There is no tsunami threat to New Zealand from the massive magnitude 8.1 earthquake in the Alaska Peninsula this evening, Civil Defence says.
The strong quake was located about 91 kilometres east southeast of Perryville, Alaska, at a depth of 46.7 km.
The National Emergency Management Agency and GNS Science were earlier assessing whether the earthquake, which registered at 6:16pm (NZT), has created a tsunami and whether that could affect parts of the country.
"If a tsunami has been generated in this location it is not likely to arrive in New Zealand for at least 12 hours," a statement from Civil Defence said.
In its latest statement, it said there was no tsunami risk to New Zealand.
"New Zealand coastal areas may experience strong and unusual currents and unpredictable surges at the shore tomorrow. Be cautious if you are at the beach or on the water," Civil Defence said.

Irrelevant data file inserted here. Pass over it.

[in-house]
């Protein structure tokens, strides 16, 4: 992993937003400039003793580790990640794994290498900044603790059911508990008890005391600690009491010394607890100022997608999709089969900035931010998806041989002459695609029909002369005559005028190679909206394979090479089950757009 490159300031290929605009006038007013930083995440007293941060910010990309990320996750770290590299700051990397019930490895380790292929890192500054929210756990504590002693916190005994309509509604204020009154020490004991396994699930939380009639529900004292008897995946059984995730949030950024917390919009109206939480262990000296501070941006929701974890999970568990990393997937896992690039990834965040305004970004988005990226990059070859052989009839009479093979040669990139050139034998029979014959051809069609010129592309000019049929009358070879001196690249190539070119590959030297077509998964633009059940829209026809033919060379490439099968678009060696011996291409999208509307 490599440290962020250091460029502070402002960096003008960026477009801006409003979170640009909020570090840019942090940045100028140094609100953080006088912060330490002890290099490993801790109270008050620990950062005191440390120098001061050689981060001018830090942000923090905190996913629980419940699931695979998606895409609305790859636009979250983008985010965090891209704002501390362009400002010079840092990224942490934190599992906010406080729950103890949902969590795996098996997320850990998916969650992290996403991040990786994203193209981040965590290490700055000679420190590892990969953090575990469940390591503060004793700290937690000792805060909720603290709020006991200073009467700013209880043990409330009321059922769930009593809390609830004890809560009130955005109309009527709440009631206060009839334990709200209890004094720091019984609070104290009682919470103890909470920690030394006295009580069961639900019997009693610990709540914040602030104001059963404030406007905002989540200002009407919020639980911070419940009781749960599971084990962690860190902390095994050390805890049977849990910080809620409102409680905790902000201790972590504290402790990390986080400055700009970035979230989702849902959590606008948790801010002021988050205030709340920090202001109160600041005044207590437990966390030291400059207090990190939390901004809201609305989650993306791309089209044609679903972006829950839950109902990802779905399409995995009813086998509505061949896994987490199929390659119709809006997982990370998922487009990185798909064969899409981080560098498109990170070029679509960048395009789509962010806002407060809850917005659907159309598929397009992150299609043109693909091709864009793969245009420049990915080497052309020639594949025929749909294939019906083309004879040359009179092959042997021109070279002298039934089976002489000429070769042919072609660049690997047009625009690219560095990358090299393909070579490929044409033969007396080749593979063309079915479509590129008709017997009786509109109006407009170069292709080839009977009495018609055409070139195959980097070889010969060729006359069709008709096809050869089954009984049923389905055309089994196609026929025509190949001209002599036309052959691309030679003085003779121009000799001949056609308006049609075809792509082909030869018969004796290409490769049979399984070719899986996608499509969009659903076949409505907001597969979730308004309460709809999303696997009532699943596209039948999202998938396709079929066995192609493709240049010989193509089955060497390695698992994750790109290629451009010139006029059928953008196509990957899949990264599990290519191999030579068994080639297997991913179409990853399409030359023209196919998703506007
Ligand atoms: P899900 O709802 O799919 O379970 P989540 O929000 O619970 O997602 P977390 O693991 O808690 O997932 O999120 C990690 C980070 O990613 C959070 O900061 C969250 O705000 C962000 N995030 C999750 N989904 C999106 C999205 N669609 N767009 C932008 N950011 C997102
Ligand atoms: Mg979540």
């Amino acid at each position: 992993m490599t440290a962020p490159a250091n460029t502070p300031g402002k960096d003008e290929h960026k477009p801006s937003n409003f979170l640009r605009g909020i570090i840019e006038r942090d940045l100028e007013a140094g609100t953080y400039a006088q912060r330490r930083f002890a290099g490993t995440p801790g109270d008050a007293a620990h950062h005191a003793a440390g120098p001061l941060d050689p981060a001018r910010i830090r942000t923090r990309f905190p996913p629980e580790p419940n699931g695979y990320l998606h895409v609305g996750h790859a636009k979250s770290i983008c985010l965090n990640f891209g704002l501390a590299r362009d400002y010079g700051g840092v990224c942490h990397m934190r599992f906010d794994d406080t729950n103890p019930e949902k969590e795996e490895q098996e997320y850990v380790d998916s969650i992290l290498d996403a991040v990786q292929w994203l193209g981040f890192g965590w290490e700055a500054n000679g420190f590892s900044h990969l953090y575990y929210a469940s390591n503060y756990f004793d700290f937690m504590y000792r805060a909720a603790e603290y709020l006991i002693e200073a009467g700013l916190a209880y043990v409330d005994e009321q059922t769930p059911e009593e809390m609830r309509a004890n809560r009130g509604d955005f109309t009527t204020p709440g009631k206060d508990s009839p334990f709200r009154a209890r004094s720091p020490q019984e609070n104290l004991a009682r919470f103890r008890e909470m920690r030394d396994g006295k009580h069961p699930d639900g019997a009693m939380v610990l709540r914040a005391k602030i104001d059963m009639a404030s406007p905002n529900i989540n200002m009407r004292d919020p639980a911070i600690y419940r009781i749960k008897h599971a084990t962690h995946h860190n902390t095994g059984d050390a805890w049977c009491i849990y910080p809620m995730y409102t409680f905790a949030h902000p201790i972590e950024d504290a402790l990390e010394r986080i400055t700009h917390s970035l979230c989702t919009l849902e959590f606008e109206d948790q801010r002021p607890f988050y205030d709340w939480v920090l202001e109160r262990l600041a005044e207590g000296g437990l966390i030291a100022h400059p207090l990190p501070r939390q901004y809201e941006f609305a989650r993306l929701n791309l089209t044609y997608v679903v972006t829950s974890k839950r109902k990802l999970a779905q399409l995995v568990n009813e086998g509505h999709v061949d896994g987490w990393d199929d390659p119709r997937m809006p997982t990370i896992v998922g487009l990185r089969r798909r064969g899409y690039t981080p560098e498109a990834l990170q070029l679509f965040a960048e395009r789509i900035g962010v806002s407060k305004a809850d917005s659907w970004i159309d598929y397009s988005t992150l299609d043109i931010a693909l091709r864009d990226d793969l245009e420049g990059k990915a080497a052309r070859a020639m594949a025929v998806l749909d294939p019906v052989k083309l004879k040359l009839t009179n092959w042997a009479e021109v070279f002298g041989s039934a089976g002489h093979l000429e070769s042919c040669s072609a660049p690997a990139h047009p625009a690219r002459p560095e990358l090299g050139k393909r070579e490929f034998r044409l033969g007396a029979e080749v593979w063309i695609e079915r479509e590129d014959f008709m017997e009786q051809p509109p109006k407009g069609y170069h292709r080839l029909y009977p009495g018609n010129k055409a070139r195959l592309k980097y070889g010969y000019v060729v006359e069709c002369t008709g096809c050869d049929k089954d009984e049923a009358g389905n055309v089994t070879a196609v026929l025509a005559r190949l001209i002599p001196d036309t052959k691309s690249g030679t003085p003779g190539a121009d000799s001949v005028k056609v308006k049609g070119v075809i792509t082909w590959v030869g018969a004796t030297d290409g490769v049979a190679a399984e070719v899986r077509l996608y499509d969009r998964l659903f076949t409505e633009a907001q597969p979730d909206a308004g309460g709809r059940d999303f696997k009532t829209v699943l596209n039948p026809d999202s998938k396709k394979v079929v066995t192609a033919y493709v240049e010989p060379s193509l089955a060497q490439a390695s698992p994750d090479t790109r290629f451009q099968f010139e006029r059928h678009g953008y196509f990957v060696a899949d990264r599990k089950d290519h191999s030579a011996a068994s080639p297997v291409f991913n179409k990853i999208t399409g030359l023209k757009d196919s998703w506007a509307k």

There is no tsunami threat to New Zealand following the M8.1 ALASKA PENINSULA earthquake. Based on current information, the initial assessment is that the earthquake is unlikely to have caused a tsunami that will pose a threat to New Zealand.— National Emergency Management Agency (@NZcivildefence) July 29, 2021
The US Tsunami Warning Center has forecasted that any tsunami waves would be less than than 0.3m above the tide level for New Zealand and the Pacific.
A tsunami warning has been issued for the US Pacific territories of Guam and the Northern Mariana Islands, while the Pacific Warning Centre is also assessing the risk to other Pacific countries. There's no tsunami threat for Anchorage in Alaska.
There have been at least two strong aftershocks, including a preliminary magnitude 6.2 and magnitude 5.6, the USGS has reported.